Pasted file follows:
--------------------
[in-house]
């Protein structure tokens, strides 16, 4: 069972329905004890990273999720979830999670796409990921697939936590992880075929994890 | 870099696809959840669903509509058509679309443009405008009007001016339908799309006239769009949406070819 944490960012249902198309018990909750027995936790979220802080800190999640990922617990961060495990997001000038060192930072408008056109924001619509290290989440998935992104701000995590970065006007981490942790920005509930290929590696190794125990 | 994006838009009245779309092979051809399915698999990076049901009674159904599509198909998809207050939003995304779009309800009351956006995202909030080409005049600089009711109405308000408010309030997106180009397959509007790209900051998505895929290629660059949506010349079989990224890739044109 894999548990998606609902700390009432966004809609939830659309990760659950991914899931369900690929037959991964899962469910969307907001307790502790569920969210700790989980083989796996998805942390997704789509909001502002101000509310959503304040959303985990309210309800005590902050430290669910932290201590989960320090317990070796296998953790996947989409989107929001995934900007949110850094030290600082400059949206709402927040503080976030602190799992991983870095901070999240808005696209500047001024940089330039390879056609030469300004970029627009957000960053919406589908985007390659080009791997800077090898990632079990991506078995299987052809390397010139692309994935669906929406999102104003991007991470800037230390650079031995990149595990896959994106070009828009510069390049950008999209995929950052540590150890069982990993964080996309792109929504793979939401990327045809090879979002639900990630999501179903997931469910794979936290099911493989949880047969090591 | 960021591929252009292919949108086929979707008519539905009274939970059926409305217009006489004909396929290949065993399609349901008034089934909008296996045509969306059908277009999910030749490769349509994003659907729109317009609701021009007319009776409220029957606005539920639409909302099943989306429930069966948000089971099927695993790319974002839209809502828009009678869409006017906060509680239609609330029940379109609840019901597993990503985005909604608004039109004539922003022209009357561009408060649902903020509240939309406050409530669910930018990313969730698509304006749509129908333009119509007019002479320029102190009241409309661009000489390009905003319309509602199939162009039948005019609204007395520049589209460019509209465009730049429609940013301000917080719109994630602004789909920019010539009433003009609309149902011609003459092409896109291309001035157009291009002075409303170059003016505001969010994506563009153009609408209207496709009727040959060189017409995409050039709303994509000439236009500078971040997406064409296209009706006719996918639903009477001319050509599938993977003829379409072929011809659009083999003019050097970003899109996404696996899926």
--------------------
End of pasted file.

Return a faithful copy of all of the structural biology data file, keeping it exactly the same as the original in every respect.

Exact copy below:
[in-house]
């Protein structure tokens, strides 16, 4: 069972329905004890990273999720979830999670796409990921697939936590992880075929994890 | 870099696809959840669903509509058509679309443009405008009007001016339908799309006239769009949406070819 944490960012249902198309018990909750027995936790979220802080800190999640990922617990961060495990997001000038060192930072408008056109924001619509290290989440998935992104701000995590970065006007981490942790920005509930290929590696190794125990 | 994006838009009245779309092979051809399915698999990076049901009674159904599509198909998809207050939003995304779009309800009351956006995202909030080409005049600089009711109405308000408010309030997106180009397959509007790209900051998505895929290629660059949506010349079989990224890739044109 894999548990998606609902700390009432966004809609939830659309990760659950991914899931369900690929037959991964899962469910969307907001307790502790569920969210700790989980083989796996998805942390997704789509909001502002101000509310959503304040959303985990309210309800005590902050430290669910932290201590989960320090317990070796296998953790996947989409989107929001995934900007949110850094030290600082400059949206709402927040503080976030602190799992991983870095901070999240808005696209500047001024940089330039390879056609030469300004970029627009957000960053919406589908985007390659080009791997800077090898990632079990991506078995299987052809390397010139692309994935669906929406999102104003991007991470800037230390650079031995990149595990896959994106070009828009510069390049950008999209995929950052540590150890069982990993964080996309792109929504793979939401990327045809090879979002639900990630999501179903997931469910794979936290099911493989949880047969090591 | 960021591929252009292919949108086929979707008519539905009274939970059926409305217009006489004909396929290949065993399609349901008034089934909008296996045509969306059908277009999910030749490769349509994003659907729109317009609701021009007319009776409220029957606005539920639409909302099943989306429930069966948000089971099927695993790319974002839209809502828009009678869409006017906060509680239609609330029940379109609840019901597993990503985005909604608004039109004539922003022209009357561009408060649902903020509240939309406050409530669910930018990313969730698509304006749509129908333009119509007019002479320029102190009241409309661009000489390009905003319309509602199939162009039948005019609204007395520049589209460019509209465009730049429609940013301000917080719109994630602004789909920019010539009433003009609309149902011609003459092409896109291309001035157009291009002075409303170059003016505001969010994506563009153009609408209207496709009727040959060189017409995409050039709303994509000439236009500078971040997406064409296209009706006719996918639903009477001319050509599938993977003829379409072929011809659009083999003019050097970003899109996404696996899926």